Jacqueline is proud to be a daughter of a refugee. Her father was a dentist evicted from West Jerusalem for Beit Jala with nothing but his shirt and his education. Jacqueline’s father instilled in his children the will to survive and excel in their work. Uprooted from his own home, he taught them the benefits of perseverance and commitment to their values, beliefs, and goals. This family context provided Jacqueline with the means and tools to face many challenges.
As a child at primary school, Jacqueline was discriminated against by teachers due to her learning disability: A short memory span and an inability to memorize. In an educational system that is based on memorization, Jacqueline was unable to perform well. The authoritarian system and teachers did not try to find a solution for her problem. This attitude and the results of early exams negatively affected her self-esteem and confidence. Not until she excelled in her primary certificate did she realize the problem was not with her but the educational system. So, she has dedicated her life to changing a system that left a nine-year-old child feeling worthless and to protect other children from the same experience.
Jacqueline’s vision, commitment, and innovative effort to reform the education system began in Palestine more than twenty years ago. In 1982 she began work with the Mennonite Central Committee family program in Palestine; responsible for responding to requests from kindergarten students requiring help. This experience gave Jacqueline a realistic picture of early childhood education under the military’s presence. Later she began to work on a large-scale assessment of preschools that allowed her to identity system-wide problems.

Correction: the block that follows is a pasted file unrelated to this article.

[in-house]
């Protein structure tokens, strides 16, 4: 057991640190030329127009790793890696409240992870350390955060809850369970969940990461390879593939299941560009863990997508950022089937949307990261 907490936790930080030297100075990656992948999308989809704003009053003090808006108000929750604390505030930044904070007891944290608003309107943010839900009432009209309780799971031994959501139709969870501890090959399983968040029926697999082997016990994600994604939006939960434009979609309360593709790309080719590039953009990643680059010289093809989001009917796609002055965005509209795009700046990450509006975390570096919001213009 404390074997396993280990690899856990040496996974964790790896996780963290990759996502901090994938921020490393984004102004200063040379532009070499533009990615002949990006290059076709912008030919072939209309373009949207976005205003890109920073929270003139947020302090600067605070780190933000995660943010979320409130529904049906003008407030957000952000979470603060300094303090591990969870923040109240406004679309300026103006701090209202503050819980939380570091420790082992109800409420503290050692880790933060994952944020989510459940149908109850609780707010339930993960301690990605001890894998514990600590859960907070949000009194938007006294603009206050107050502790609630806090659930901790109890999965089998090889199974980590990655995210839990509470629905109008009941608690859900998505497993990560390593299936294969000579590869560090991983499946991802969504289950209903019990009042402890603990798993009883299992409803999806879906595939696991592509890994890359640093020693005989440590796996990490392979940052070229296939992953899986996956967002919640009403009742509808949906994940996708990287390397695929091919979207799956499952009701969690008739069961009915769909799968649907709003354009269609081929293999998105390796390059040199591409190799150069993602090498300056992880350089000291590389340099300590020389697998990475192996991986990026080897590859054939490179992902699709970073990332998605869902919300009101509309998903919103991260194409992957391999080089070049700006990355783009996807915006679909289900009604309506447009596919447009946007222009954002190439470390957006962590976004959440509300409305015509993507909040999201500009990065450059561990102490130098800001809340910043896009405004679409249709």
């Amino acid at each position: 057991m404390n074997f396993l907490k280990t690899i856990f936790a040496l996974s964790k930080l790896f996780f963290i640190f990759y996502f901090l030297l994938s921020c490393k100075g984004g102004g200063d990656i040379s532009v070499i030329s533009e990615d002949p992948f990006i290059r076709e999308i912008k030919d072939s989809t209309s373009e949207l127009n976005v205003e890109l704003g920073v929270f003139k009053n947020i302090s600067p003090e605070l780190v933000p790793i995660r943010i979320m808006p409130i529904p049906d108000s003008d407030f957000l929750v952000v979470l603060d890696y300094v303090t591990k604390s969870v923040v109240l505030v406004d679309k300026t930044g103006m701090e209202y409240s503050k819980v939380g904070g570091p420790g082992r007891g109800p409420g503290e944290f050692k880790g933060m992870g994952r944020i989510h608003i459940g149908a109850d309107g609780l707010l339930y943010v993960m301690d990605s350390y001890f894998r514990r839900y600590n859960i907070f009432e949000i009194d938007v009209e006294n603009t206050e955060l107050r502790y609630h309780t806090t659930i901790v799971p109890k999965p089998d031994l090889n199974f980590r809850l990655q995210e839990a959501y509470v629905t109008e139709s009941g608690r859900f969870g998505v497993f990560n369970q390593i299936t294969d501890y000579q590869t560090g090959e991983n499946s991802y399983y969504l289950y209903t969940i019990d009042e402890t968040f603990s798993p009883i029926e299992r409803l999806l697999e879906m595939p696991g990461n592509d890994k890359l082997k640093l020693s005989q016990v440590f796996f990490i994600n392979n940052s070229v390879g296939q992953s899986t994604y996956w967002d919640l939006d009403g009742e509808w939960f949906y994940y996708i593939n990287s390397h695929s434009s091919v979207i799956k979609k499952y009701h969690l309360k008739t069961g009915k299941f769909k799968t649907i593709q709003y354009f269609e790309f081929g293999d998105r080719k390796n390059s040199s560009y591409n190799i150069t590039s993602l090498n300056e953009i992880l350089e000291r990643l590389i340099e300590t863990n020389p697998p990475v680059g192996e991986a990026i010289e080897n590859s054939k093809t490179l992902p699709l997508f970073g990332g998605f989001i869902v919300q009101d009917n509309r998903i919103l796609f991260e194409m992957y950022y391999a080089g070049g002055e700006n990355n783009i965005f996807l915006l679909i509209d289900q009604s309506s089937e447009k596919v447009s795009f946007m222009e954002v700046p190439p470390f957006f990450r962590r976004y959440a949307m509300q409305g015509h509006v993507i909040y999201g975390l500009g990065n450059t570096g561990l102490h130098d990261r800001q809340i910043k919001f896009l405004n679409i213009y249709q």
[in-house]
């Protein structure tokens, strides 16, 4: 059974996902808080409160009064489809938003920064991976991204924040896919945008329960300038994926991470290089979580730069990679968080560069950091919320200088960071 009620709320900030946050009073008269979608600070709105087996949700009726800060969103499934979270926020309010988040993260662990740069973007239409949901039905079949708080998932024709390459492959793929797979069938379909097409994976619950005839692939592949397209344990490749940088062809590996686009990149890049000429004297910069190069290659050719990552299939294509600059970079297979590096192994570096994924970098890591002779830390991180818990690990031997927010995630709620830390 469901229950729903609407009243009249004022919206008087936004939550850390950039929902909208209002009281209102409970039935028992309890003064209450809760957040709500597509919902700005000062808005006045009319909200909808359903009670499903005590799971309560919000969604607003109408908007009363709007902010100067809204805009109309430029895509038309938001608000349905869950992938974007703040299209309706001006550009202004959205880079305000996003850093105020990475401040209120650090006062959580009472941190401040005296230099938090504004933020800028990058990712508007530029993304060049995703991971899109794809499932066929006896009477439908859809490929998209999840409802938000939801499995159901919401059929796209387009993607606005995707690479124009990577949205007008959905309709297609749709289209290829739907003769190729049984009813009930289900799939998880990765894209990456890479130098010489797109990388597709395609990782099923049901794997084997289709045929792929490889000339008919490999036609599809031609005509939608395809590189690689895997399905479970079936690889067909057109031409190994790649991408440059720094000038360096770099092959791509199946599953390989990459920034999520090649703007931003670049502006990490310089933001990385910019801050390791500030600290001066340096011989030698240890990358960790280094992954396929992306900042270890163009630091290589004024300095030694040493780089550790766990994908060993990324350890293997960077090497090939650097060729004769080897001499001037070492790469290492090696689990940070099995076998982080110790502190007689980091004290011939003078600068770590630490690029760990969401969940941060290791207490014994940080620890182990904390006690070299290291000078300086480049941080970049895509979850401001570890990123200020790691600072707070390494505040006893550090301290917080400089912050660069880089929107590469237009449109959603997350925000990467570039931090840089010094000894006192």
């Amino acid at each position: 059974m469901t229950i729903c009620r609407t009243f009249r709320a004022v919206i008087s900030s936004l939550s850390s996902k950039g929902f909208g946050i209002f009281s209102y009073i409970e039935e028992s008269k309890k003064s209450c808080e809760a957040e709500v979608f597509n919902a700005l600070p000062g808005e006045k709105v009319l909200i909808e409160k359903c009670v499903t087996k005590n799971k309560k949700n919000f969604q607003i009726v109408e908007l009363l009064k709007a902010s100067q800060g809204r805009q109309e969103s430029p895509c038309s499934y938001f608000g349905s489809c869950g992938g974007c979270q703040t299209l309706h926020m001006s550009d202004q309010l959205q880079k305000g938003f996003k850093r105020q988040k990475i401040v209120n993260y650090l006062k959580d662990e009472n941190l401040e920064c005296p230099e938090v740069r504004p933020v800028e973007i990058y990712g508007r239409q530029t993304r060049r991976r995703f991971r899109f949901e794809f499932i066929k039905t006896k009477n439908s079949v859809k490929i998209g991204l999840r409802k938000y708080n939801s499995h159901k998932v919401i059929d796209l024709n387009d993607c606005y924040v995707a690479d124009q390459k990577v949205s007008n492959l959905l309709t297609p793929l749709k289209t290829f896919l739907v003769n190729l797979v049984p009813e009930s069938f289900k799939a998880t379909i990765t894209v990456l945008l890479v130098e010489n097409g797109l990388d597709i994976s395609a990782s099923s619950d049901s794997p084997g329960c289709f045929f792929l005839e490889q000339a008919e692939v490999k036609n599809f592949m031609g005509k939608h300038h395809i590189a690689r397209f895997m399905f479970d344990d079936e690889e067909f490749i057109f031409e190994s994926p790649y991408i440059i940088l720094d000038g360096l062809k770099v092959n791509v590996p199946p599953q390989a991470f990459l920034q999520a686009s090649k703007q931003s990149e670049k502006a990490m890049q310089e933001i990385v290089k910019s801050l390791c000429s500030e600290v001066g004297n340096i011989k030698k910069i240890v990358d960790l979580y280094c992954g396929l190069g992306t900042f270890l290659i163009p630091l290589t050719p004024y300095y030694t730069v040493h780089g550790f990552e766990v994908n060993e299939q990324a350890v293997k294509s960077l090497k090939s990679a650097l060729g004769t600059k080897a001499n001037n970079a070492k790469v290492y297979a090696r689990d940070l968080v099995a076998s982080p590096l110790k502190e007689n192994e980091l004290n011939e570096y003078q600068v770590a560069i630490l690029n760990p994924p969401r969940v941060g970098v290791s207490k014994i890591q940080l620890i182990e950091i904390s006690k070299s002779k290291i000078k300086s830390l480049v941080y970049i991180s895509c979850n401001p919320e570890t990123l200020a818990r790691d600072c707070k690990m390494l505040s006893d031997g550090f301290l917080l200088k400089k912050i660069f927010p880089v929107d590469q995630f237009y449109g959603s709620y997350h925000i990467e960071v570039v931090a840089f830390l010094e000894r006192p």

Her work at the Faculty of Education at Bethlehem University (1984 to 2003) provided the opportunity to put into action the child development theories she had studied to develop a child-centered model of teaching at the preschool level. It quickly became apparent that the model worked well with children but was challenging for teachers—often ill-prepared to assimilate new methodologies, so her attention shifted to enabling the teachers of young children to implement child-centered models.
For several years Jacqueline focused on teacher professional development, helping numerous teachers evaluate their own work and improve the way they engaged students. Teachers were encouraged to reflect on their practice and try several different techniques and styles within the classroom, and then review what was successful. This enabled teachers to explore the real-life implications of diverse theories that are discussed in university and teacher-training programs.  Gradually, it became clear that teacher education could not be the sole venue for implementing educational reform, because the existing education system does not accommodate change. 
During Jacqueline’s eight-teen years at Bethlehem University she succeeded in changing and shaping the minds and attitudes of hundreds of teachers sent to work in schools. However, the teachers faced many obstacles and she discovered that unless the educational system and the broader context changed, education as learning and development would not be implemented or succeed. Jacqueline boldly resigned from her job at the university and founded MaDad, to promote and institutionalize her idea and approach.